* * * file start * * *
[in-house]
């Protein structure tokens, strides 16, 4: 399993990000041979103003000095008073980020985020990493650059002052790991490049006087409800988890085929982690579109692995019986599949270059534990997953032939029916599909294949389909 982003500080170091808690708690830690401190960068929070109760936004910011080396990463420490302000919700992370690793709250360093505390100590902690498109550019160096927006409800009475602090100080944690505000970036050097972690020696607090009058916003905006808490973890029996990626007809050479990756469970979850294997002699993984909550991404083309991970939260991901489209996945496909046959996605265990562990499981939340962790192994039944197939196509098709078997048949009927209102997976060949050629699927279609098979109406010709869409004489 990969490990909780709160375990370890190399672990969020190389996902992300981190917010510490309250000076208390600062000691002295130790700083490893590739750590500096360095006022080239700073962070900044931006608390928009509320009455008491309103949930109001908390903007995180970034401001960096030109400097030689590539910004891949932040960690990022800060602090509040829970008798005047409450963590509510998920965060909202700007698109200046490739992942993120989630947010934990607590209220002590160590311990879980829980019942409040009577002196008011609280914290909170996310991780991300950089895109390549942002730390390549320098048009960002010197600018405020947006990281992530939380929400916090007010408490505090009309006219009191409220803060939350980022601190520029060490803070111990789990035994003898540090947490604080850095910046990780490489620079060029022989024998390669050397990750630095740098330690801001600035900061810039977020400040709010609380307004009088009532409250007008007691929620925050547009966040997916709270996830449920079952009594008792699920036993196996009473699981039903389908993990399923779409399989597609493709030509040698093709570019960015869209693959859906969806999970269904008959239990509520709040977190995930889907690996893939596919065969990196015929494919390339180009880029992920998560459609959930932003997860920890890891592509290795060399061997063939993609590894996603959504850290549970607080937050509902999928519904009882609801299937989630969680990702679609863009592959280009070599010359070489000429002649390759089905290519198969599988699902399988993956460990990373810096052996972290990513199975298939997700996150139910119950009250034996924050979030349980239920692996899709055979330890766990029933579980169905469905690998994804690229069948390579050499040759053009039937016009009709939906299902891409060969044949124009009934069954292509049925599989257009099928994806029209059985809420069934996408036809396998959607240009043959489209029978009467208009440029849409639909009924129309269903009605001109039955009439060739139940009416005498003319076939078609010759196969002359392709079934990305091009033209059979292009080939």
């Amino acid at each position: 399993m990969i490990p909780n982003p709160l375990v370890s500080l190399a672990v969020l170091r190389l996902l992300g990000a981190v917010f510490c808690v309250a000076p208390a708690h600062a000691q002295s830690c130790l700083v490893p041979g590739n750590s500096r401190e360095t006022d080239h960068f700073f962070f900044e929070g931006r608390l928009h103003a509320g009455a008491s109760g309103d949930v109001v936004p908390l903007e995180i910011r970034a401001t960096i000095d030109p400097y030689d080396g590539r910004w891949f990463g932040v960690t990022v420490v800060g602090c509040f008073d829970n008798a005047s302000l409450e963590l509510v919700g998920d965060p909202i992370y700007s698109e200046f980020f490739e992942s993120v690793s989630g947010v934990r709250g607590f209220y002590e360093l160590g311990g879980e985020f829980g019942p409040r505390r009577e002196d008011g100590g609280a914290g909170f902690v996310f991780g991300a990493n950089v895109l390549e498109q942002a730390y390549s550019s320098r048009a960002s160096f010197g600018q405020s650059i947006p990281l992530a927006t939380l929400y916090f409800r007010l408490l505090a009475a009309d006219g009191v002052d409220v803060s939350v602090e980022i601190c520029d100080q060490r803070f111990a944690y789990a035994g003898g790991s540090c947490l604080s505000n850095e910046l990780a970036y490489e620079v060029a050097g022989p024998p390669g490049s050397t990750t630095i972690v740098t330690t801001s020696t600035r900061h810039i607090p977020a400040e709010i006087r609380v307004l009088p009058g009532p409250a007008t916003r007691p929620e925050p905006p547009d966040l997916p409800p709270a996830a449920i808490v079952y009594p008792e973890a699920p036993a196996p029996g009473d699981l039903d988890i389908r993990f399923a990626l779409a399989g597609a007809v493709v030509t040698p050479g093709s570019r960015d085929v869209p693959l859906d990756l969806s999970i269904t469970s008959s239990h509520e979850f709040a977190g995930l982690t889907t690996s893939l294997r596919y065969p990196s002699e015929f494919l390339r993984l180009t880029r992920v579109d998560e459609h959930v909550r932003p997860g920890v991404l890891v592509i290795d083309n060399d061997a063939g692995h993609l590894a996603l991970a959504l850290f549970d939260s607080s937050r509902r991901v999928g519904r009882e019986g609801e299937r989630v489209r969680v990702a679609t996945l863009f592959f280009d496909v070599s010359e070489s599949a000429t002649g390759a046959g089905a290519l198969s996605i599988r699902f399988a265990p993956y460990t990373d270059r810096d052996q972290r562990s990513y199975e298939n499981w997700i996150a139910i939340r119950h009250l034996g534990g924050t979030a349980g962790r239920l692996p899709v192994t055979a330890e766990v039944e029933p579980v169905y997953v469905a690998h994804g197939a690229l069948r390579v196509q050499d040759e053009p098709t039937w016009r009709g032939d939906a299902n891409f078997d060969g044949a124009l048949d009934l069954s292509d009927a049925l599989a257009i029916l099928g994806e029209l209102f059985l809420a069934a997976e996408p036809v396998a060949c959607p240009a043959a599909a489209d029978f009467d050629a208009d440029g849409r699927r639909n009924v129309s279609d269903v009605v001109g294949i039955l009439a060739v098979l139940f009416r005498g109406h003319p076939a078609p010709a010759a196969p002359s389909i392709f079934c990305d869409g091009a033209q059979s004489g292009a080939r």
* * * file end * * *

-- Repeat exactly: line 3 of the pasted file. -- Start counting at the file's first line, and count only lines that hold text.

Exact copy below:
């Amino acid at each position: 399993m990969i490990p909780n982003p709160l375990v370890s500080l190399a672990v969020l170091r190389l996902l992300g990000a981190v917010f510490c808690v309250a000076p208390a708690h600062a000691q002295s830690c130790l700083v490893p041979g590739n750590s500096r401190e360095t006022d080239h960068f700073f962070f900044e929070g931006r608390l928009h103003a509320g009455a008491s109760g309103d949930v109001v936004p908390l903007e995180i910011r970034a401001t960096i000095d030109p400097y030689d080396g590539r910004w891949f990463g932040v960690t990022v420490v800060g602090c509040f008073d829970n008798a005047s302000l409450e963590l509510v919700g998920d965060p909202i992370y700007s698109e200046f980020f490739e992942s993120v690793s989630g947010v934990r709250g607590f209220y002590e360093l160590g311990g879980e985020f829980g019942p409040r505390r009577e002196d008011g100590g609280a914290g909170f902690v996310f991780g991300a990493n950089v895109l390549e498109q942002a730390y390549s550019s320098r048009a960002s160096f010197g600018q405020s650059i947006p990281l992530a927006t939380l929400y916090f409800r007010l408490l505090a009475a009309d006219g009191v002052d409220v803060s939350v602090e980022i601190c520029d100080q060490r803070f111990a944690y789990a035994g003898g790991s540090c947490l604080s505000n850095e910046l990780a970036y490489e620079v060029a050097g022989p024998p390669g490049s050397t990750t630095i972690v740098t330690t801001s020696t600035r900061h810039i607090p977020a400040e709010i006087r609380v307004l009088p009058g009532p409250a007008t916003r007691p929620e925050p905006p547009d966040l997916p409800p709270a996830a449920i808490v079952y009594p008792e973890a699920p036993a196996p029996g009473d699981l039903d988890i389908r993990f399923a990626l779409a399989g597609a007809v493709v030509t040698p050479g093709s570019r960015d085929v869209p693959l859906d990756l969806s999970i269904t469970s008959s239990h509520e979850f709040a977190g995930l982690t889907t690996s893939l294997r596919y065969p990196s002699e015929f494919l390339r993984l180009t880029r992920v579109d998560e459609h959930v909550r932003p997860g920890v991404l890891v592509i290795d083309n060399d061997a063939g692995h993609l590894a996603l991970a959504l850290f549970d939260s607080s937050r509902r991901v999928g519904r009882e019986g609801e299937r989630v489209r969680v990702a679609t996945l863009f592959f280009d496909v070599s010359e070489s599949a000429t002649g390759a046959g089905a290519l198969s996605i599988r699902f399988a265990p993956y460990t990373d270059r810096d052996q972290r562990s990513y199975e298939n499981w997700i996150a139910i939340r119950h009250l034996g534990g924050t979030a349980g962790r239920l692996p899709v192994t055979a330890e766990v039944e029933p579980v169905y997953v469905a690998h994804g197939a690229l069948r390579v196509q050499d040759e053009p098709t039937w016009r009709g032939d939906a299902n891409f078997d060969g044949a124009l048949d009934l069954s292509d009927a049925l599989a257009i029916l099928g994806e029209l209102f059985l809420a069934a997976e996408p036809v396998a060949c959607p240009a043959a599909a489209d029978f009467d050629a208009d440029g849409r699927r639909n009924v129309s279609d269903v009605v001109g294949i039955l009439a060739v098979l139940f009416r005498g109406h003319p076939a078609p010709a010759a196969p002359s389909i392709f079934c990305d869409g091009a033209q059979s004489g292009a080939r």